Home | Profile - Edit | Your Page | Your Inbox Browse | Search Games   |   Log In

Prospero

by Bruno Dias profile

Horror
2015

Web Site

Return to the game's main page

Reviews and Ratings

5 star:
(1)
4 star:
(1)
3 star:
(8)
2 star:
(0)
1 star:
(0)
Average Rating:
Number of Ratings: 10
Write a review


1-10 of 10


- Catalina, October 14, 2017

- Wanderlust, August 3, 2017

- Simon Deimel (Germany), July 14, 2017

- leanbh, February 28, 2017

A gorgeous, well-written Undum game based on a Poe story, August 9, 2016

by MathBrush
Related reviews: less than 15 minutes
This game is brief, and is based on (I believe) on the Masque of the Red Death.

The game is sub-q style, short and straightforward, but Bruno manages to make it interesting. The writing is heavy, like Devil's Food Cake. The game is an adaptation, but with enough early changes that I was intrigued to see where it would go storywise.

The game has good replay value due to a sequence of end actions wandering about a party and choosing what rooms to visit. I found at least two different interesting sequences.

I recommend this game as a short literary bite.

- Hannah Powell-Smith, February 4, 2016

- Cat Manning, November 17, 2015

- CMG (NYC), November 1, 2015

- Doug Orleans (Somerville, MA, USA), September 23, 2015

2 of 2 people found the following review helpful:
The Good and Bad of a Short Playthrough, September 16, 2015
I have read through this story twice so far and together it only took me twelve minutes to complete. Overall the story is well-written and so well worth that minimal play-through time. In some ways I was glad about this simplicity. This story did not try to be something that it was not. It avoided the bloat of endless and pointless side-treks and distracting gameplay elements. At the same time the brevity of the work did not leave any room for characterization or a real fleshing out of the world setting. Even the ambiance of the story, a certain richness of tone and setting, which is an essential aspect of this kind of storytelling, was lacking because there was not enough time spent developing it.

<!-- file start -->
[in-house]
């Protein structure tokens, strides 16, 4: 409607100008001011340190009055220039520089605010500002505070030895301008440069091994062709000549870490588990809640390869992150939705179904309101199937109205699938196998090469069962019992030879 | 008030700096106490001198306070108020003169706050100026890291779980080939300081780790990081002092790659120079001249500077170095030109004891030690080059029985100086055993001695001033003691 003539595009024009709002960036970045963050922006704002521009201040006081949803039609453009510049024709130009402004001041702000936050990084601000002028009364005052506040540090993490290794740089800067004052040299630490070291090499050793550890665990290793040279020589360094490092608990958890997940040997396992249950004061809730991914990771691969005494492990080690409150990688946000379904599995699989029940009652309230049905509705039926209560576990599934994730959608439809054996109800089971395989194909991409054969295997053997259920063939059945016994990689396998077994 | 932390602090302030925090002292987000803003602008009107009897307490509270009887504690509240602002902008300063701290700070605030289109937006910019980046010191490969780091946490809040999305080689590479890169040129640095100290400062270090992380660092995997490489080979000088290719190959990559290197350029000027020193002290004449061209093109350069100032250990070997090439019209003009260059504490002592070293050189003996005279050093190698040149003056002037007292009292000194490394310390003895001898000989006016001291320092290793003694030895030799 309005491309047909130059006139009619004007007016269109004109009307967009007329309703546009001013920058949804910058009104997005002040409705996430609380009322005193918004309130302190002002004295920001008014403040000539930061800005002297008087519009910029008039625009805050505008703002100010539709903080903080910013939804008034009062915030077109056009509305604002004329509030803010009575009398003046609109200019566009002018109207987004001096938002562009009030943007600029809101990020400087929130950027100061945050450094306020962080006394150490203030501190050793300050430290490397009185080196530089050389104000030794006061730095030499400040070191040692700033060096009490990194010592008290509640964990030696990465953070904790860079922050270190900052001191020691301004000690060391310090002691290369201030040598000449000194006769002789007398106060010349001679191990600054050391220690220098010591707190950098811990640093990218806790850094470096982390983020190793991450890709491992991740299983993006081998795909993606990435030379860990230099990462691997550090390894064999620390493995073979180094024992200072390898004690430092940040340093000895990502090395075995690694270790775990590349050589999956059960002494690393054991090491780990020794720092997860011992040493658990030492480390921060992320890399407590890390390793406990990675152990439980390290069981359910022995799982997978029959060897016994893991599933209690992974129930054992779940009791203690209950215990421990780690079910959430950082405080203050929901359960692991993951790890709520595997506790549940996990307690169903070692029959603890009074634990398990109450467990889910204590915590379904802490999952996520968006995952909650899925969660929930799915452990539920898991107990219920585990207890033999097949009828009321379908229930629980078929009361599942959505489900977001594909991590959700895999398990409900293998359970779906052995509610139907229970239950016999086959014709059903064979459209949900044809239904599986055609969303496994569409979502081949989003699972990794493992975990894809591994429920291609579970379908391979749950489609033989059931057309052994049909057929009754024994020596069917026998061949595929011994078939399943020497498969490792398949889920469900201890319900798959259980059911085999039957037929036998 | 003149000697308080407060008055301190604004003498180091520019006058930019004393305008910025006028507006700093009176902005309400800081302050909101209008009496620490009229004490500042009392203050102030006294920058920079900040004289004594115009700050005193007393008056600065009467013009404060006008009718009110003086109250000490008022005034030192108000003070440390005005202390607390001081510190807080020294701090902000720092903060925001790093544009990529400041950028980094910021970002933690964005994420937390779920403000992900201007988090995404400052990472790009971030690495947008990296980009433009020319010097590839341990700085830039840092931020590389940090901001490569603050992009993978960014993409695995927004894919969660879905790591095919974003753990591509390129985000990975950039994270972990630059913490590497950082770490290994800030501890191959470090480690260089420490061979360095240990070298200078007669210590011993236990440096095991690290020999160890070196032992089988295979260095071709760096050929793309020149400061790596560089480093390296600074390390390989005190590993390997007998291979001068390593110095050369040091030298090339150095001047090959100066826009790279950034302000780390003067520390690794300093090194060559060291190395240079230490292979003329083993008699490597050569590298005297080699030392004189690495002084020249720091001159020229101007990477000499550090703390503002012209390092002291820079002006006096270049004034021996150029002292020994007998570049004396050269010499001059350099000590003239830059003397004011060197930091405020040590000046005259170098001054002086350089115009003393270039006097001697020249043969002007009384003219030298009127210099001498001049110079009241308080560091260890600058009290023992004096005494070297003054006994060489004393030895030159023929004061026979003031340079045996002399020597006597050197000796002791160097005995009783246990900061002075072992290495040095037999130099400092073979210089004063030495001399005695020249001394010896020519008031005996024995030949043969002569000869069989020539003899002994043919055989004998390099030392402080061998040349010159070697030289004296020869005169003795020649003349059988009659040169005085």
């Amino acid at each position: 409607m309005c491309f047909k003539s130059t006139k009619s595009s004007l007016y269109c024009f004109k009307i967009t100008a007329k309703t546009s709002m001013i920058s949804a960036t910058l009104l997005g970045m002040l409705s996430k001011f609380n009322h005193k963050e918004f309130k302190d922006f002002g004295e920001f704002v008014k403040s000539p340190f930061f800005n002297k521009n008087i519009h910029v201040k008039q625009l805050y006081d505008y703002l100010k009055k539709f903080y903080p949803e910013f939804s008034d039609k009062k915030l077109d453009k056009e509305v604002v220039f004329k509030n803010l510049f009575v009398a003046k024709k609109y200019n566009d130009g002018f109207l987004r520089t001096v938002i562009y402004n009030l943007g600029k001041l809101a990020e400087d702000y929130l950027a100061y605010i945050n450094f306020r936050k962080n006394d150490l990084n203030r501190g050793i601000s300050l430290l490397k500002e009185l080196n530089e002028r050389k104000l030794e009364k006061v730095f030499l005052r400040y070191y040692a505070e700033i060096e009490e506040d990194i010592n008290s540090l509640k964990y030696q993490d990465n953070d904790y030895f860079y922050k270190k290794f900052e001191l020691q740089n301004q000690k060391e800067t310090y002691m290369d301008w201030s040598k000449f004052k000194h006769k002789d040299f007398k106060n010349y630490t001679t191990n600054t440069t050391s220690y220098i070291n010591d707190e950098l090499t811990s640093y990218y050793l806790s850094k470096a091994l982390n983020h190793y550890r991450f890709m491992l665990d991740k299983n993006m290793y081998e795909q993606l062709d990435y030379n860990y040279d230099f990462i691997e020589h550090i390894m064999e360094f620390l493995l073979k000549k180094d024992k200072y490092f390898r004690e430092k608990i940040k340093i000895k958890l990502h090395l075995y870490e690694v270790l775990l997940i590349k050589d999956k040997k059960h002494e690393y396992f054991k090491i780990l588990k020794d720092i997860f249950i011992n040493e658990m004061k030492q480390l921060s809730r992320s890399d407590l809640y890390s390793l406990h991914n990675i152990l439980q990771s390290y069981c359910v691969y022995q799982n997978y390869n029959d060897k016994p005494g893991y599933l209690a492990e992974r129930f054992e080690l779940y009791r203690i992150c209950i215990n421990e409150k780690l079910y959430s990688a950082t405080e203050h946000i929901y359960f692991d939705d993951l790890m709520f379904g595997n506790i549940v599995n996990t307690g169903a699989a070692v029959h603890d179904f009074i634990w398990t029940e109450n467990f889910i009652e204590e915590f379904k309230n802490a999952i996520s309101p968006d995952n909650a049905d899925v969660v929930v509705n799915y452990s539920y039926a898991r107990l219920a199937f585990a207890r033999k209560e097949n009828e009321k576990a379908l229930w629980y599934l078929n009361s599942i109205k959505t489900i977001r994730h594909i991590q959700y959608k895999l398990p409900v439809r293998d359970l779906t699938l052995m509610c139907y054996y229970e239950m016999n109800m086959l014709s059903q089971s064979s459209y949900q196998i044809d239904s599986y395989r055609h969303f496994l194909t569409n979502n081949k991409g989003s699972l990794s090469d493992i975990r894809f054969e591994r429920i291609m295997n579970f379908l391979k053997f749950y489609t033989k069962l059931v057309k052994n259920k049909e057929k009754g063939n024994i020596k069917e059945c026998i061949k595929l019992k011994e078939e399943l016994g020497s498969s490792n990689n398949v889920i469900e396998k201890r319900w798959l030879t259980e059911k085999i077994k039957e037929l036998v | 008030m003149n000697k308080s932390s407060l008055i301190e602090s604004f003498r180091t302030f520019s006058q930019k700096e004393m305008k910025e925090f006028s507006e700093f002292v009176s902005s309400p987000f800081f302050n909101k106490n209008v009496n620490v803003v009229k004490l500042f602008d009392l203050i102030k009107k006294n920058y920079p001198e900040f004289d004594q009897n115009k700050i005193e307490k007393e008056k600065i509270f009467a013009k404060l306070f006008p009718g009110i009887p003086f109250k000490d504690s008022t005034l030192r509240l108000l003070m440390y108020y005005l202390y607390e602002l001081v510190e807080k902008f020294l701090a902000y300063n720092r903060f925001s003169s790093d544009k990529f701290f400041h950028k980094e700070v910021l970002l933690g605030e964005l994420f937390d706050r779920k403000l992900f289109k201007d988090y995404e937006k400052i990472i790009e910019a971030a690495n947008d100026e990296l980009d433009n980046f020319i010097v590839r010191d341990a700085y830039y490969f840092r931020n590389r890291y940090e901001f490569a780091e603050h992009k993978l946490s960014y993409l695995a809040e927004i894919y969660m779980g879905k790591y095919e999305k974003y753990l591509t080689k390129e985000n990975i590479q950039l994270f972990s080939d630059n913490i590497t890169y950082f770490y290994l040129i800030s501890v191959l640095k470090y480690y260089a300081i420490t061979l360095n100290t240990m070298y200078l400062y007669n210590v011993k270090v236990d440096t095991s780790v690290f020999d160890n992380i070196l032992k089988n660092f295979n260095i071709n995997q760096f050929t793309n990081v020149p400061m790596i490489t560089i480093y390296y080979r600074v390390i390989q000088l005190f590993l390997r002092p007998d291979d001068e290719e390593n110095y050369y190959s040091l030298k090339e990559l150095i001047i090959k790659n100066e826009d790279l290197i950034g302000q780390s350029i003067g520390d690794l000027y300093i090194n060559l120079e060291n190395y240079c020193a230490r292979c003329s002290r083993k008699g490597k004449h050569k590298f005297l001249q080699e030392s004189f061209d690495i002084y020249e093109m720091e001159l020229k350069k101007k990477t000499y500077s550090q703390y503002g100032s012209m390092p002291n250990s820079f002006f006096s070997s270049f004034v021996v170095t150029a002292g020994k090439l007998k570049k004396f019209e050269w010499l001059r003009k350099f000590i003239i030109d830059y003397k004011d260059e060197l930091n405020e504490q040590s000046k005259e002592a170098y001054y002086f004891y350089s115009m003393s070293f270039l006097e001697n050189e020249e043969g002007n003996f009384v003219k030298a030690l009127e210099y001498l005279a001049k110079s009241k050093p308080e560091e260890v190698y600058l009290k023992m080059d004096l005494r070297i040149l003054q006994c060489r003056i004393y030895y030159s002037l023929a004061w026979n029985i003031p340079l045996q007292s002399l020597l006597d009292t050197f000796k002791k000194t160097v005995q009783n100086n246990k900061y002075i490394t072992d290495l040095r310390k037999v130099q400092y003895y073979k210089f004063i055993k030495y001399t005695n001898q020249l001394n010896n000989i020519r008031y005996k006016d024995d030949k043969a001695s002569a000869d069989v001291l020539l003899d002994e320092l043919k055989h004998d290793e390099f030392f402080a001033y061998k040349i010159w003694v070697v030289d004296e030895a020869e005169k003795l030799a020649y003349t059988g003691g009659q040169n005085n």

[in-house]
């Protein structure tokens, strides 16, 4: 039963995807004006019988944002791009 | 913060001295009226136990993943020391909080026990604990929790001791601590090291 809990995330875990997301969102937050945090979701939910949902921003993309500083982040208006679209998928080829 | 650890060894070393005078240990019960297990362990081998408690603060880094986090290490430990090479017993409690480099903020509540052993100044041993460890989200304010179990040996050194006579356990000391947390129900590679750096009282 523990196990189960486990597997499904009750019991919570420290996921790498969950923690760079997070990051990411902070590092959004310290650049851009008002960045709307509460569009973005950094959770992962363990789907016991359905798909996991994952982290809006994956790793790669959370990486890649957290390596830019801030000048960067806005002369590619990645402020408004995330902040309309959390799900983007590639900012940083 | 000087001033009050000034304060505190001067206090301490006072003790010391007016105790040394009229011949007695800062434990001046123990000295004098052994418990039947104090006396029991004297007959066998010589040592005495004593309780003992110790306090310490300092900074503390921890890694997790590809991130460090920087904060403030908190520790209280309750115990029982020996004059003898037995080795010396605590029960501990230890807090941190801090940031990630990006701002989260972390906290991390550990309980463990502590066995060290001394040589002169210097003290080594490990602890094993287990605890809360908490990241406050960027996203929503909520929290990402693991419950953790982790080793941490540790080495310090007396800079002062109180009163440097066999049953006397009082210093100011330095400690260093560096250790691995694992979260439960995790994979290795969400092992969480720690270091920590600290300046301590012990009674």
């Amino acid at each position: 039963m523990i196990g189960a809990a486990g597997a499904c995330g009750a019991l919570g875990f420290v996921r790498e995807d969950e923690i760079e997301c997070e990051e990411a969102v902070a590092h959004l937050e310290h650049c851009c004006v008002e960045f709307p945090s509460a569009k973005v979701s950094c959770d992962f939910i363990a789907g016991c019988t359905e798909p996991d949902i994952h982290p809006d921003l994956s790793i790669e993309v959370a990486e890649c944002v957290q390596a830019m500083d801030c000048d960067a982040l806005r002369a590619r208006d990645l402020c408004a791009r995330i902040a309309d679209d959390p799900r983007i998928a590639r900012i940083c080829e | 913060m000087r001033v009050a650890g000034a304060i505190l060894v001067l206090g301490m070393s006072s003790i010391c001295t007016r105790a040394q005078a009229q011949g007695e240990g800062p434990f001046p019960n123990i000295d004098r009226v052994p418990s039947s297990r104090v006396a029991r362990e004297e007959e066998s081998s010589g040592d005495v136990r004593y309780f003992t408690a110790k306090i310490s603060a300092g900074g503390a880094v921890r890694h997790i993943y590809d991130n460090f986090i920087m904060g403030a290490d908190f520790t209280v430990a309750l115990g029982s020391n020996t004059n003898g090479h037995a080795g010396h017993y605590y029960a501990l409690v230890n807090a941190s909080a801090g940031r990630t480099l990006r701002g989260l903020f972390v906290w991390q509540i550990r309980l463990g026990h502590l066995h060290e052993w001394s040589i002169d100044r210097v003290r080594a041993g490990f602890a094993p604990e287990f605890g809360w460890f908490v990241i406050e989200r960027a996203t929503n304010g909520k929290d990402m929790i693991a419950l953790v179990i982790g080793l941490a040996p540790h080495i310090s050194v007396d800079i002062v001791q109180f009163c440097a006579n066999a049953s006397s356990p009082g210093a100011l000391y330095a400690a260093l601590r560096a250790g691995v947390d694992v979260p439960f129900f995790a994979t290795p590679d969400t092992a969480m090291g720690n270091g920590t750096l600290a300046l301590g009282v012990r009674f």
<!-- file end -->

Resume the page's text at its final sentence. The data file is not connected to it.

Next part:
The interactivity of the story was also hit-and-miss. My choices as the reader certainly had direct consequence. But the actual physical space of the story, the rooms I was wandering through as the reader/player, were not very interestingly setup. If the work was any longer I would have easily lost track of where I was in relation to the other rooms. The location of the story was not a very memorable place to visit or explore overall, and that is a problem when the whole experience of the story revolves around my movement through those rooms and exploration of that space.

The best feature of this story is the clock. The way the passage of time is presented in this work was the one thing I think I will remember about Prospero going forward.


1-10 of 10 | Return to game's main page